Chrysomya megacephala, Oriental Latrine Fly; (Diptera: Calliphoridae)

Rui Chen, Huval, Forest, Carlton, Christopher E.

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Chrysomya megacephala, commonly known as oriental latrine fly, is a widely distributed tropical blowfly originating in Asia and the Pacific regions. Adults are about 1/2 of an inch (12.0 mm) in length. The top of the head is gray and dominated by the large, red eyes. The front and sides of the head are yellow to orange. In females, the eyes are widely separated. In males, the eyes join together on the front and top of the head, and the upper eye facets are distinctly larger than the lower. Larvae are soft, legless maggots, without obvious heads. The sizes of the larvae vary with age and nutrition. Mature third stage (instar) larvae reach 5/8 of an inch (16.0 mm) in length. Species identification of various muscoid flies (flesh flies, blow flies, house flies and related species) requires careful inspection of the wing veins, arrangement of small hairs (chaetotaxy) on the body and coloration. Larval identification is difficult, requiring study of the spiracles and arrangement of minute mouth hooks, in addition to other details. The spiracles of various ages of oriental latrine fly larvae differ, allowing identification of the three growth stages, which is important in forensic investigations. Identifications of these insects should be performed by an experienced forensic entomologist, qualified diagnostician or taxonomic specialist.

Life Cycle

The oriental latrine fly is a holometabolous insect that undergoes complete metamorphosis. The life cycle consists of four stages: egg, larva, pupa and adult. Following hatch, the larvae grow rapidly at warm temperatures, often requiring only a few days to complete larval development through the three growth stages (instars). The duration of these stages varies with the temperature and humidity. The life cycle of the species, particularly the duration of development at various temperatures, has been well documented due to the species’ importance in forensic investigations. An adult female may lay 200 to 325 eggs in feces, carcasses or other decomposing organic matter in one day. Females are active in daytime but lay eggs at night under warm conditions. Males emerge two to three hours prior to females.

Ecological Significance and Pest Status

Oriental latrine fly is an important insect in forensic research involving humans and wildlife. It colonizes corpses soon after death and is one of a suite of forensically important scavenging flies and other insects associated with animal carrion. The species is also significant to medical study and public health due to its association with poor hygiene and status as a causative agent of human myiasis.

Beginning around the 1970s, the species was introduced to many areas of the world from its native range in Asia and the Pacific, including New Zealand, Africa, Central and North America. The fly was first collected, recorded and documented in Louisiana during 2009.

Oriental latrine fly is often the first insect to occupy dead animals due to the ability to detect a corpse up to 10 miles away. Therefore, the species is important in forensic entomology to determine time of death and postmortem intervals. Incidents of infestations of oriental latrine fly maggots in tissue of living people (human myiasis) have been documented. This rare condition and the general association of these and other muscoid flies with unsanitary living conditions make the species important to medical and public health professionals.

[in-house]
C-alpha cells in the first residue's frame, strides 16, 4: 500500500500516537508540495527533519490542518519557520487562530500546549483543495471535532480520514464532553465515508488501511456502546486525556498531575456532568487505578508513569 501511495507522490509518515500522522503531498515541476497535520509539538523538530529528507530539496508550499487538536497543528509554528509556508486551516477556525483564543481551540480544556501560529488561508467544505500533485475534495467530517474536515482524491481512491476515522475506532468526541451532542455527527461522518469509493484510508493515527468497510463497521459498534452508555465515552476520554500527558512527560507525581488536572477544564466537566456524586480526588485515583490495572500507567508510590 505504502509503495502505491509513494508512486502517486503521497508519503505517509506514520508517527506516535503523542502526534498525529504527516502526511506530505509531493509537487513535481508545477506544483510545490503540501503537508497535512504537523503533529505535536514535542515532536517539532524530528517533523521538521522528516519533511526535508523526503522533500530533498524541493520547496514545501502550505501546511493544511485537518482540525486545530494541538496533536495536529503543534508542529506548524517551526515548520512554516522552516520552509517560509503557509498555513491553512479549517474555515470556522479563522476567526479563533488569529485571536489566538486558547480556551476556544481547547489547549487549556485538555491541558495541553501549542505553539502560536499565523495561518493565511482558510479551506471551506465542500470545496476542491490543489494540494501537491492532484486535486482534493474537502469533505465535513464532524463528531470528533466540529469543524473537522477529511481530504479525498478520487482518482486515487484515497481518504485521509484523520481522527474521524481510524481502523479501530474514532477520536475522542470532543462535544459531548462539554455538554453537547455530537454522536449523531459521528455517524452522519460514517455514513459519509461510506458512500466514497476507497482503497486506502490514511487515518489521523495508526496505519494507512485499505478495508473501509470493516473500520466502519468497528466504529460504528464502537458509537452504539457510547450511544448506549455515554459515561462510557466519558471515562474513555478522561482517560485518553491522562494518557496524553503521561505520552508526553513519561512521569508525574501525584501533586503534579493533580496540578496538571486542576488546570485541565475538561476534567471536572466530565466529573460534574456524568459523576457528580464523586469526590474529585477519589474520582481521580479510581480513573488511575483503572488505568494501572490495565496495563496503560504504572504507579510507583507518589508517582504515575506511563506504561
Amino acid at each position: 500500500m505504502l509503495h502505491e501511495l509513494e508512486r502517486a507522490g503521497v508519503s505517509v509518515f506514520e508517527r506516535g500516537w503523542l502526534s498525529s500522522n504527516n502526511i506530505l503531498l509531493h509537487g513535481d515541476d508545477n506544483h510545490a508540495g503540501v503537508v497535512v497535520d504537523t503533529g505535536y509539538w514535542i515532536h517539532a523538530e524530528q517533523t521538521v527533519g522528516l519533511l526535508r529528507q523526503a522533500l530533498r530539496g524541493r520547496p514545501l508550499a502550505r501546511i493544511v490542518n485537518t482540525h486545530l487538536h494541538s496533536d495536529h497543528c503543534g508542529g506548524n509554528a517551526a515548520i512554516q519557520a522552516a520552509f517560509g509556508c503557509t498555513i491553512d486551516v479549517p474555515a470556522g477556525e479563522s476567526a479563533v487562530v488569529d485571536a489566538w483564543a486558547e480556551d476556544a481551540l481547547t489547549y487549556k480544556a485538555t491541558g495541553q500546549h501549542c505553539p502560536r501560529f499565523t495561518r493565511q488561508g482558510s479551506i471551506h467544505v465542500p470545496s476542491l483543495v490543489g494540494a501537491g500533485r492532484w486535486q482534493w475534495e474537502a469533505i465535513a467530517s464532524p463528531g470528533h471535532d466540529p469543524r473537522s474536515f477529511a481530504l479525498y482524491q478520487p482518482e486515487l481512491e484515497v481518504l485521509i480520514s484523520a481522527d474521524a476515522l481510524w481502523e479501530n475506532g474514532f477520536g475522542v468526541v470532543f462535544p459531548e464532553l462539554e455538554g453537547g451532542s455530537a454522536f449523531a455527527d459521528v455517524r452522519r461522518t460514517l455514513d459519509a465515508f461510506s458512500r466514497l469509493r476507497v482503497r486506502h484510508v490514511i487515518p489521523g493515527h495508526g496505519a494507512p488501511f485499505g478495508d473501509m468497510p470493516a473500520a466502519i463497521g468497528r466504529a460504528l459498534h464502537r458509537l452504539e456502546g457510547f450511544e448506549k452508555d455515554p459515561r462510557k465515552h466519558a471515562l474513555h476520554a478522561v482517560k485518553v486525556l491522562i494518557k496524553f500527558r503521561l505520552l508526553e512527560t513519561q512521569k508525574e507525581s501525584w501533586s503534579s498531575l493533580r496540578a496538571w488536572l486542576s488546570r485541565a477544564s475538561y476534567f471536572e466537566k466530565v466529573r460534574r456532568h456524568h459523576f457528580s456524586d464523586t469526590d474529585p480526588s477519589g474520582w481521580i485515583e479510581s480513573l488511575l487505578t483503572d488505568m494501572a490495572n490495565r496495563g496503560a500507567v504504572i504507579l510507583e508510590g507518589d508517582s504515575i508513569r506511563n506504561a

Good sanitation practices are critical to prevent establishment and population buildup of these and other flies that breed in decomposing animal tissues and products. The rapid generation times of carrion feeding flies requires immediate action when infestations originate. Refuse containers should be well sealed, and discarded food, especially if meat products are included, must be removed on a regular schedule.

In situations where chemical control is required, many insecticides, including over the counter formulations, are effective against adult flies. Care must be exercised to avoid contamination of food, and all label directions must be followed.


Badenhorst, R. and M. H. Villet. 2018. The uses of Chrysomya megacephala (Fabricius, 1794) (Diptera: Calliphoridae) in forensic entomology. Forensic Sciences Research 3: 2-15.

James, M.T. 1947. The flies that cause myiasis in man. US Department of Agriculture Miscellaneous Publication 631. 175 pp.

Pharr, L.R. 2009. A taphonomic model of concealment: Decomposition and the postmortem interval (PMI) in a 55-gallon barrel. Masters Thesis, LSU Masters Thesis 2527 https: (accessed 12 February 2024).

Sangmala, S., K. Aiempanakit, P. Khantee, and T. Pengsakul. 2020. Cutaneous Myiasis Caused by Chrysomya megacephala in an infant with psoriasis vulgaris. Case Reports in Dermatology 12: 249-254.

Williams, K.A. and M. H. Villet. 2006. A new and earlier record of Chrysomya megacephala in South Africa, with notes on another exotic species, Calliphora vicina (Diptera: Calliphoridae). African Invertebrates 47: 347-350.

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Oriental latrine fly, preserved specimen (Pest and disease image library,, Creative Commons 3.0).

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Anterior view of the head of a male (A and B) and female (C and D) adult of Chrysomya megacephala (A and C, Ken Walker via, Creative Commons Attribution 3.0 Australia License; B and D, Rozane Badenhorst and Martin H. Villet, Creative Commons 4.0).

2/16/2024 4:08:48 PM
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